Exhibition of Jean Cooke Ra paintings

THE artist Jean Cooke Ra partly attributed her career to two childhood memories.

Jean Cooke Ra
Jean Cooke Ra

THE artist Jean Cooke Ra partly attributed her career to two childhood memories.

One was watching her mother mix together paints for walls. The other was hiding beneath her father’s shop counter and by listening to a customer’s voice, trying to work out what they were like.

You might suppose the first provided a training in colour and the second in visualisation.

Jean, who was born in 1927, was elected as a Royal Academician in 1972. She died in 2008.

She is one of only five female artists to be represented in the Ruth Borchard Collection: 100 self portraits spanning 1921-1971 bought for a maximum of 21 guineas.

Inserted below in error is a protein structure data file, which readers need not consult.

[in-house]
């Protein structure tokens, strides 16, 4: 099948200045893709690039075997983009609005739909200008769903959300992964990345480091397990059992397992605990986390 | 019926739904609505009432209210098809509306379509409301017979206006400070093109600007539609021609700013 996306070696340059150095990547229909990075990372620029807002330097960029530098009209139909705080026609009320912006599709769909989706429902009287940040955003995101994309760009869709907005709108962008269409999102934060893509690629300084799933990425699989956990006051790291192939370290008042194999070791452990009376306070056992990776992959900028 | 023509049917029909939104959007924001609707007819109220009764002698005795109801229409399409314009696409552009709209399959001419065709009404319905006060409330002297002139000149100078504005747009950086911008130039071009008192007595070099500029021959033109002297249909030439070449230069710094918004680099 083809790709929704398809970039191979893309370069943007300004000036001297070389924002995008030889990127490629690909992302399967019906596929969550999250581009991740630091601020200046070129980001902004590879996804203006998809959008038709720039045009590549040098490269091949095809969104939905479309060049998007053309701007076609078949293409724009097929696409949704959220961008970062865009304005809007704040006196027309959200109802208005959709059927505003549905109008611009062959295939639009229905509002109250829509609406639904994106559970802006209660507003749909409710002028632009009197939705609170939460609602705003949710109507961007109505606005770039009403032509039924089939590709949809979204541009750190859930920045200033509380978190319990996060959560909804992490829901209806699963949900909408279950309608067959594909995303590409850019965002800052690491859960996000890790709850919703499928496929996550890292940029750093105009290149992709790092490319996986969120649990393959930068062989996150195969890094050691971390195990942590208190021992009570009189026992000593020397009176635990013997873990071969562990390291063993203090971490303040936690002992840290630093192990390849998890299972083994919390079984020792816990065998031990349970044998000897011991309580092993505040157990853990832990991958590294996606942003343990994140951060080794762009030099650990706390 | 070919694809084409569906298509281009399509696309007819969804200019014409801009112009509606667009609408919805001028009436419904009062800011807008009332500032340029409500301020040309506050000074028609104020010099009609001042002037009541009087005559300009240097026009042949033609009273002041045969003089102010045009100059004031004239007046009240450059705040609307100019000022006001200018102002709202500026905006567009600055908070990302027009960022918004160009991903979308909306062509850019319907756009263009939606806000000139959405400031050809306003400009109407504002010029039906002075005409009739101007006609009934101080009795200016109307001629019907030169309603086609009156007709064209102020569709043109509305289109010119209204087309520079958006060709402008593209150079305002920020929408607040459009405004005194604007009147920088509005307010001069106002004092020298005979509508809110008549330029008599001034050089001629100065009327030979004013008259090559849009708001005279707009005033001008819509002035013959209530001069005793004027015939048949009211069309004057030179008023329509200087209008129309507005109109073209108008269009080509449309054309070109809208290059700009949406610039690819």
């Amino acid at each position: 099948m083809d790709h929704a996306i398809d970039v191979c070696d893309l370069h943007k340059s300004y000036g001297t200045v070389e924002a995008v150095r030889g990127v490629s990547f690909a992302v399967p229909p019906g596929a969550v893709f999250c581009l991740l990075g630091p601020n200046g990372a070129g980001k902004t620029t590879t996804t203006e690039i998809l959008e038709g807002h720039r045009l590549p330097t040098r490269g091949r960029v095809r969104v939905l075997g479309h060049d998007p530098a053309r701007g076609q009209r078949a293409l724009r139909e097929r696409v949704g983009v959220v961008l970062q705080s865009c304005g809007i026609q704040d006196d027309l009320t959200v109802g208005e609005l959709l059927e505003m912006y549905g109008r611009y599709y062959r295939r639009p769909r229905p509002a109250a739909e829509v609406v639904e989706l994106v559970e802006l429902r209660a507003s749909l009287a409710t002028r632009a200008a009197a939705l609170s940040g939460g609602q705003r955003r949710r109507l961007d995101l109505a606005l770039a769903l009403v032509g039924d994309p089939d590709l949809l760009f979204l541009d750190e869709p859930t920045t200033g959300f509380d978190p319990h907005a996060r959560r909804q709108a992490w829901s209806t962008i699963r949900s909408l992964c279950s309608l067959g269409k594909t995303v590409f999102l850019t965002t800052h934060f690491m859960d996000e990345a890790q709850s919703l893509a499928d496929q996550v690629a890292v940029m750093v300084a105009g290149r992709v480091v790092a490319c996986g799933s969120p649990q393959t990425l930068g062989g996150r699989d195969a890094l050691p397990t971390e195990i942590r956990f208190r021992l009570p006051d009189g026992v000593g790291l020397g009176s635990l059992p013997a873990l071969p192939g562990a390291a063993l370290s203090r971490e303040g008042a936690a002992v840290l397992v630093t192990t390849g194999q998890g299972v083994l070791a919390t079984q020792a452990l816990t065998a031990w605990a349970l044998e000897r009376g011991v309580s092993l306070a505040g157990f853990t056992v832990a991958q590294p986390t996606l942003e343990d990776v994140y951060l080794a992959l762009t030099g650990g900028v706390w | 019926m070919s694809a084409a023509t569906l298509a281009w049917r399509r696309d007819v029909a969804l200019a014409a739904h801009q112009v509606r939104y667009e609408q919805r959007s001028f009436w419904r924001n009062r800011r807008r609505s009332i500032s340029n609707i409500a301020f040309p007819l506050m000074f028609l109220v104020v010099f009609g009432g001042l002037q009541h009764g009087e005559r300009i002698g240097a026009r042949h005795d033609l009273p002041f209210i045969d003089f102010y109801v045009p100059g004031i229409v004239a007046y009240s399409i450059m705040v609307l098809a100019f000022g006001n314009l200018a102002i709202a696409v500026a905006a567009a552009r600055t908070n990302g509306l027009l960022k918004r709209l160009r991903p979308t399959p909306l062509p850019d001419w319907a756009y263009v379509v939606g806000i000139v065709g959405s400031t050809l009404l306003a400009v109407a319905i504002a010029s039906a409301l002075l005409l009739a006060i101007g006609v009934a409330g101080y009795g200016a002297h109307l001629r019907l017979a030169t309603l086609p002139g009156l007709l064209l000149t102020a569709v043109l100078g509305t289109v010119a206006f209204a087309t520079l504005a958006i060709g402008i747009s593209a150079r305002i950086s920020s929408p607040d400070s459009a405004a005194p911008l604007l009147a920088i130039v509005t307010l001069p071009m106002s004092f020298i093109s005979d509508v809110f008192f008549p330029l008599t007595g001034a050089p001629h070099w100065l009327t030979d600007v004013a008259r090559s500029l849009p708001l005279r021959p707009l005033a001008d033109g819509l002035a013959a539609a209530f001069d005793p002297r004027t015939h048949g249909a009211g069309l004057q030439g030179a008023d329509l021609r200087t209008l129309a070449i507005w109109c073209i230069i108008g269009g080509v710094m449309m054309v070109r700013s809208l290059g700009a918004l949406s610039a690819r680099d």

Jean wrote to Ruth in 1966, “I am not a feminist but to have only three women painters out of 91 (as it was at that point) makes rather poor odds so 21gns it is.”

Jean was a painter of landscapes and still-life subjects, but was equally gifted as a portrait and figurative painter capable of producing honest and analytical self-portraits, as well as intimate interior studies.

An exhibition of Jean’s work is running concurrently with Face to Face: British Self-Portraits in the 20th Century, selected from the Ruth Borchard Collection.

The shows are at the University Gallery, Northumbria University until August 20. For more information check www.northumbria.ac.uk/ universitygallery

There is a programme of lectures to accompany the exhibition by Dr Gail-Nina Anderson. The Male Face is on July 28, Mona Lisa and her Sisters: Portraits of Women in on August 4 and Unexpected Faces: Portraits of the Working Classes on August 11. All lectures are at 6pm and tickets are £4. Call 0191 227 4424 to reserve tickets.

Tamzin Lewis

 

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